Arts & Entertainment

'Eclipsed': Rebel Sex Slaves In A Far Away Jungle

A scene from the 'Eclipsed' by playwright Danai Gurira. i

A scene from the 'Eclipsed' by playwright Danai Gurira. Stan Barouh/Woolly Mammoth hide caption

toggle caption Stan Barouh/Woolly Mammoth
A scene from the 'Eclipsed' by playwright Danai Gurira.

A scene from the 'Eclipsed' by playwright Danai Gurira.

Stan Barouh/Woolly Mammoth

People always want to know what it's like to cover (fill in the blank here, usually some third world hell hole, or a war, or just some patriarchal region of the world) as a WOMAN. I never have an answer to that. I'm Western, I'm white, and I'm a journalist.

As far as I can tell, I don't really register as a WOMAN to many people in these places.

In Kuwait, there are special clubs where men — and only men — gather to play card games and smoke a hubbly bubbly. But I could march right in, recorder in hand, and sit alongside the men to interview them. In Africa, I would fly to some capitol, check into the best (a relative term!) hotel in town, and spend my 10-day visa driving around with a hired car and driver — always a man. I interviewed plenty of women. But no matter how kind I was, or how much I delved into the details of their daily lives, the vast gulf between our situations was plain as day. And while I made a point of interviewing women, framing many stories around their concerns, there were some — especially in war zones — who simply remained invisible.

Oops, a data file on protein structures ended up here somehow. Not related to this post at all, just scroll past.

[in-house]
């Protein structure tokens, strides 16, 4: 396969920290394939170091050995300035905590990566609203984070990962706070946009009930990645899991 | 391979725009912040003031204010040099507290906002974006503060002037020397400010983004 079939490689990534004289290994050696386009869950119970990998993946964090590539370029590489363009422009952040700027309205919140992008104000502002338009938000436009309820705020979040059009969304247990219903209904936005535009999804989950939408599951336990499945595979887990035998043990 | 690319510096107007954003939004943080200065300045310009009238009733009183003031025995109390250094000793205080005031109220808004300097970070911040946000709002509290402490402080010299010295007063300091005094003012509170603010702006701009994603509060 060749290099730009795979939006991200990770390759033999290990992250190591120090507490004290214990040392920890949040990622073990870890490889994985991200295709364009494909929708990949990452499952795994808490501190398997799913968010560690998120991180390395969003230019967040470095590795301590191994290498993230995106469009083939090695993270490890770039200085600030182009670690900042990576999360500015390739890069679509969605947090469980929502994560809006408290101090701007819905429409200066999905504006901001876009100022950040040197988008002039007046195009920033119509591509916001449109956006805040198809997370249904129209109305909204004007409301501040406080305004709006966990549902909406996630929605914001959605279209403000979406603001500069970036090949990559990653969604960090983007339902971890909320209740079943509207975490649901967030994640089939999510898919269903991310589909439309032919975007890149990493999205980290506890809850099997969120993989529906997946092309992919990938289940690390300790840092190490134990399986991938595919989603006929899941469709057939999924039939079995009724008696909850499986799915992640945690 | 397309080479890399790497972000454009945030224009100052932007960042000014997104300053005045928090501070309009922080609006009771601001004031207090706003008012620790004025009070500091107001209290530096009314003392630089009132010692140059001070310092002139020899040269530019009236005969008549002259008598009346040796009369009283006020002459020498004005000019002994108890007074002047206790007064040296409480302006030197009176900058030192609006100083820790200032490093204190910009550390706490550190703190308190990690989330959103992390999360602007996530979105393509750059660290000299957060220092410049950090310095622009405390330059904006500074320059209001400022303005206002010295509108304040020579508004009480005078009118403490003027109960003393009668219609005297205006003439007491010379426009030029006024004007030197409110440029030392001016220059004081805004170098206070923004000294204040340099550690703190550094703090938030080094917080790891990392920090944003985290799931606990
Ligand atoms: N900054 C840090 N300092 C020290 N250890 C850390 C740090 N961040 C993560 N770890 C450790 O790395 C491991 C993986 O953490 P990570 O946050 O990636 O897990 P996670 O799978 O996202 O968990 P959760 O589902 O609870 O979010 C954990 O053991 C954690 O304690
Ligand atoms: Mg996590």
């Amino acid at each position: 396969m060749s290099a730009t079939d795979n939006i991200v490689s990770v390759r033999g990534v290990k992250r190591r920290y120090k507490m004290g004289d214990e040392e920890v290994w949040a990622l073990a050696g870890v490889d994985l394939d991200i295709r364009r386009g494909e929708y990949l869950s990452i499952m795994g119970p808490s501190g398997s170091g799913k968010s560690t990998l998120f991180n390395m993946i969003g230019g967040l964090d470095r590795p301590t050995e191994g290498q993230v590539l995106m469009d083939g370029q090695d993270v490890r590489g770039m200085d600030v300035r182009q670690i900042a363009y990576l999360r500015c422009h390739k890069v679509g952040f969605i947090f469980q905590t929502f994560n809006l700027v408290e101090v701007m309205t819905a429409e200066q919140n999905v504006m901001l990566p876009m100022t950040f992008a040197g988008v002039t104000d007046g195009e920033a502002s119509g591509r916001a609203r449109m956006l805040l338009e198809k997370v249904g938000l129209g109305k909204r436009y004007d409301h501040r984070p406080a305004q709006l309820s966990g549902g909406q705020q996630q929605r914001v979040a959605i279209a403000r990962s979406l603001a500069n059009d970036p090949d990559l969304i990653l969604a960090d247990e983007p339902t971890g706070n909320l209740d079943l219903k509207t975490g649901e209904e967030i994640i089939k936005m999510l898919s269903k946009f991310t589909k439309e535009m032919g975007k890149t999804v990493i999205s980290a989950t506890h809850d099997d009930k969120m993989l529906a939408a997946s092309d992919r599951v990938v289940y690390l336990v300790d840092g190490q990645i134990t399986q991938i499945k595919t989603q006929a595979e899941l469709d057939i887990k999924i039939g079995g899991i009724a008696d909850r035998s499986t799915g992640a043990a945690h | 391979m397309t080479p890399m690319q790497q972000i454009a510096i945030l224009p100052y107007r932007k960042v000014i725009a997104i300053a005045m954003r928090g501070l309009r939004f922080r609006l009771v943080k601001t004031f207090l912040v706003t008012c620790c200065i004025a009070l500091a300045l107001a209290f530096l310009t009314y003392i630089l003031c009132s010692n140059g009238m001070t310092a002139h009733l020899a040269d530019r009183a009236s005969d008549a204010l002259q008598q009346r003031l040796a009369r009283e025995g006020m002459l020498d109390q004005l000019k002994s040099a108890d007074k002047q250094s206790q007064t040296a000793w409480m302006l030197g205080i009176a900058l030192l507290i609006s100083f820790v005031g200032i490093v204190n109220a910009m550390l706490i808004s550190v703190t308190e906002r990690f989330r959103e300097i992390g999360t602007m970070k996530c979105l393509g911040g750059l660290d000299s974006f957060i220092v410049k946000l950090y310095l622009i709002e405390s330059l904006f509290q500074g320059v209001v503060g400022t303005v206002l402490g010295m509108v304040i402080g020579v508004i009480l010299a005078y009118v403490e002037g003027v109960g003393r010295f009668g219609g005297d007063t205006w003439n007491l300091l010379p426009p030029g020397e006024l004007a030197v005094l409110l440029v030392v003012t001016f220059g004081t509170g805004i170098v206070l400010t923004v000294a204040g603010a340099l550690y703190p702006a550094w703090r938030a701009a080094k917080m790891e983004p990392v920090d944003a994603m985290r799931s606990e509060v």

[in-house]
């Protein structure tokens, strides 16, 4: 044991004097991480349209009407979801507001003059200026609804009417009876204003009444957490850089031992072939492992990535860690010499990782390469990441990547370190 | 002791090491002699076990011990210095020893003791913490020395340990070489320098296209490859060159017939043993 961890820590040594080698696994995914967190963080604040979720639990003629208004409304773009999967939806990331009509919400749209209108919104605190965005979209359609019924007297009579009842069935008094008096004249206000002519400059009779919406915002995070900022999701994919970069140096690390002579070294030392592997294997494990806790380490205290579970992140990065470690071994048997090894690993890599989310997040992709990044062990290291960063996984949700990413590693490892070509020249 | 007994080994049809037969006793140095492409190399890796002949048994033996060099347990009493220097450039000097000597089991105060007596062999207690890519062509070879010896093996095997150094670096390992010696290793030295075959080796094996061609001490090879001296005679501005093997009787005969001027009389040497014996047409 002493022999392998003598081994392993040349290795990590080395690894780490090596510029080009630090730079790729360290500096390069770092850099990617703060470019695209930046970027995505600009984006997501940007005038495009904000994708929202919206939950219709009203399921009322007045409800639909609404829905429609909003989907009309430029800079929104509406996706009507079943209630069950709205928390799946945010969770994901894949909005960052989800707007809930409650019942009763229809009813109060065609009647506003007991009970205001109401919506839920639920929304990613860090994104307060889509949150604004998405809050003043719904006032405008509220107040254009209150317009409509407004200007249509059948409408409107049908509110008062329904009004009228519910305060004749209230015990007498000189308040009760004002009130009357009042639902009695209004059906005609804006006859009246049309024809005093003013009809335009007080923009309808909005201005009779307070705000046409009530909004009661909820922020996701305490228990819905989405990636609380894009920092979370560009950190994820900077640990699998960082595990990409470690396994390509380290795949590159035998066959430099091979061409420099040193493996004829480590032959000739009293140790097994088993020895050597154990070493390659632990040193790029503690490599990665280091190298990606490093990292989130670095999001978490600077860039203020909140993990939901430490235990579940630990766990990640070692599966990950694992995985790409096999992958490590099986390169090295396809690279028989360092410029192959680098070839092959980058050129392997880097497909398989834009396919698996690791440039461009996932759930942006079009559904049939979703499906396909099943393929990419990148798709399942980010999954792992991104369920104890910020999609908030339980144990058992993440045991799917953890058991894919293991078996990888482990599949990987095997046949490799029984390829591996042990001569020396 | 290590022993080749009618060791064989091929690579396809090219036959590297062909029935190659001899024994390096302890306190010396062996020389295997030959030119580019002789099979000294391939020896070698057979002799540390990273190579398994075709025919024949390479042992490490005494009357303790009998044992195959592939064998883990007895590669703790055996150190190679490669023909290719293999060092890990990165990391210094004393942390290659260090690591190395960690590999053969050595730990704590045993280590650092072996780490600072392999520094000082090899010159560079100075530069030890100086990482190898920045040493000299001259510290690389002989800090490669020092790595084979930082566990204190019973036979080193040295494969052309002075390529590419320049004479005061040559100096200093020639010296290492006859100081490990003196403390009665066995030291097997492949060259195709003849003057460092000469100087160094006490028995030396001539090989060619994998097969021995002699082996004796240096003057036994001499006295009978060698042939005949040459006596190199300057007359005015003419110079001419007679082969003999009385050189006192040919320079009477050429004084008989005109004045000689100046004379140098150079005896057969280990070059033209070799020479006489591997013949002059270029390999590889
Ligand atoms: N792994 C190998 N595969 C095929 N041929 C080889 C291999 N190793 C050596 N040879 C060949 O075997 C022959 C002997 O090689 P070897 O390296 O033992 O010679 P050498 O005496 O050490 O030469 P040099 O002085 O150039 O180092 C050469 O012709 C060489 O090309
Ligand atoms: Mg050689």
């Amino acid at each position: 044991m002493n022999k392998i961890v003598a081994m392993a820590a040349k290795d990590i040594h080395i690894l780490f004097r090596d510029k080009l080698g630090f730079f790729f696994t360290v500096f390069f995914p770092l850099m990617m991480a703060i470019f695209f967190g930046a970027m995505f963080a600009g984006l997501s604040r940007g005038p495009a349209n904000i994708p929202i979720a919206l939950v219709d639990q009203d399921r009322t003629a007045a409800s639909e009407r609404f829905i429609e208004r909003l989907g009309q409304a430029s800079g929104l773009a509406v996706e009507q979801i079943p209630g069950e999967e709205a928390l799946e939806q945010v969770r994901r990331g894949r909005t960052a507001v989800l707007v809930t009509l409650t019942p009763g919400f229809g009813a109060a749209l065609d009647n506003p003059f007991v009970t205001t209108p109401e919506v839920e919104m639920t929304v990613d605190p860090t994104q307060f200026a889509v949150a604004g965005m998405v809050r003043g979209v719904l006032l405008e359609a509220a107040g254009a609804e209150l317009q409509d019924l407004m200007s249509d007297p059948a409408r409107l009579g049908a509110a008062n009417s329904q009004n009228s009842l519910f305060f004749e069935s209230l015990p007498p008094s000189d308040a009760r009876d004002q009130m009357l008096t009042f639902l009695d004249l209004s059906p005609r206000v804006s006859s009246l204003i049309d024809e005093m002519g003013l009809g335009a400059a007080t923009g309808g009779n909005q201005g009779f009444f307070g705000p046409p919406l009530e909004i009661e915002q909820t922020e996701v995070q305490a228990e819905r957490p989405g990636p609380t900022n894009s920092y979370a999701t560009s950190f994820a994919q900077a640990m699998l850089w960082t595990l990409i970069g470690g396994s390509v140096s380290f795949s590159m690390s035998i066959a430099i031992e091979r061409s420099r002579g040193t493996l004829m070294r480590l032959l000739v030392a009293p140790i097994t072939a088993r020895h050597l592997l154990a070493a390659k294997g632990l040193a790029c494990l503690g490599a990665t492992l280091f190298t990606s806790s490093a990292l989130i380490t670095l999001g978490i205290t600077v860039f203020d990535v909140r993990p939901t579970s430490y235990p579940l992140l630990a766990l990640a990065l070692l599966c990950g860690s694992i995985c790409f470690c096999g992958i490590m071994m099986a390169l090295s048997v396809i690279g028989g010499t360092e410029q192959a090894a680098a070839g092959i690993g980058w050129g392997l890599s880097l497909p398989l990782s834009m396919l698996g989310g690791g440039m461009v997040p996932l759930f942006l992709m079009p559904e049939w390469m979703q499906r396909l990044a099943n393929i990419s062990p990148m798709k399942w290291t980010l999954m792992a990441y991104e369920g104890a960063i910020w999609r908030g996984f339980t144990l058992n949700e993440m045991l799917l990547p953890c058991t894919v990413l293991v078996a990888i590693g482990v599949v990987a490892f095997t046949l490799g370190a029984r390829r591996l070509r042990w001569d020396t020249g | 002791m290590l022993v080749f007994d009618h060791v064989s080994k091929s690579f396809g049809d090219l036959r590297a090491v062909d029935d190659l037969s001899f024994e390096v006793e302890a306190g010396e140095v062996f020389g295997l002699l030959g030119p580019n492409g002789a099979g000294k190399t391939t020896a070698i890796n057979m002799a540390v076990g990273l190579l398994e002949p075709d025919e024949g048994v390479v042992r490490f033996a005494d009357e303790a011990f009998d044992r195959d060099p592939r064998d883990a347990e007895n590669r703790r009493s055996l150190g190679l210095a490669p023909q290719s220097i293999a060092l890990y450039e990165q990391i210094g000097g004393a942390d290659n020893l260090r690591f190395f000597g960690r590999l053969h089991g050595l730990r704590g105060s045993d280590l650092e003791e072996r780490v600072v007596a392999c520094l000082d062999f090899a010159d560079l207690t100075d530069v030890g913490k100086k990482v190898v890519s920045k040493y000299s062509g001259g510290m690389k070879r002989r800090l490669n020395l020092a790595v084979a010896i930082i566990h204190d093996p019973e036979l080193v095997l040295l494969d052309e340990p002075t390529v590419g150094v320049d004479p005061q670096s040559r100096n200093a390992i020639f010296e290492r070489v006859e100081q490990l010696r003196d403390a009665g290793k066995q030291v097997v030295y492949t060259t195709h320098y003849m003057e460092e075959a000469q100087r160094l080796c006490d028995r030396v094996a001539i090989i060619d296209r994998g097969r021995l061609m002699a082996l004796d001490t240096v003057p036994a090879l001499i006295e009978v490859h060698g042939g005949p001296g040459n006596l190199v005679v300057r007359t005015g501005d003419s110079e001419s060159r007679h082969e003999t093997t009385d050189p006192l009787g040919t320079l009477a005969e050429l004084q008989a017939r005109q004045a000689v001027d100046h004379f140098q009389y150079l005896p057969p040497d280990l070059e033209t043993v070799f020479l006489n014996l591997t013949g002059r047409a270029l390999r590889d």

These are the women Danai Gurira brings to stage in her new play, "Eclipsed."

The play is set in a rebel base deep in Liberia's jungle, in the house shared by three wives of a rebel commander.

They are sex slaves.

A woman is called into the rebel hut at-will. On her return, she dips a washcloth into a basin and cleans her private parts with all the mundane ritual of someone washing her hands. A fourth wife, desperate to escape and gain some sense of control, has taken up a gun and joined the rebel forces.

Gurira is an American, raised in Zimbabwe, and the power of her play is to bridge that gulf between Africans and Westerners.

"The only thing that differs from us is geography," she told us.

And by the end of her play, you really will understand the motivations, fears, and small joys of a rebel sex-slave in a faraway jungle.



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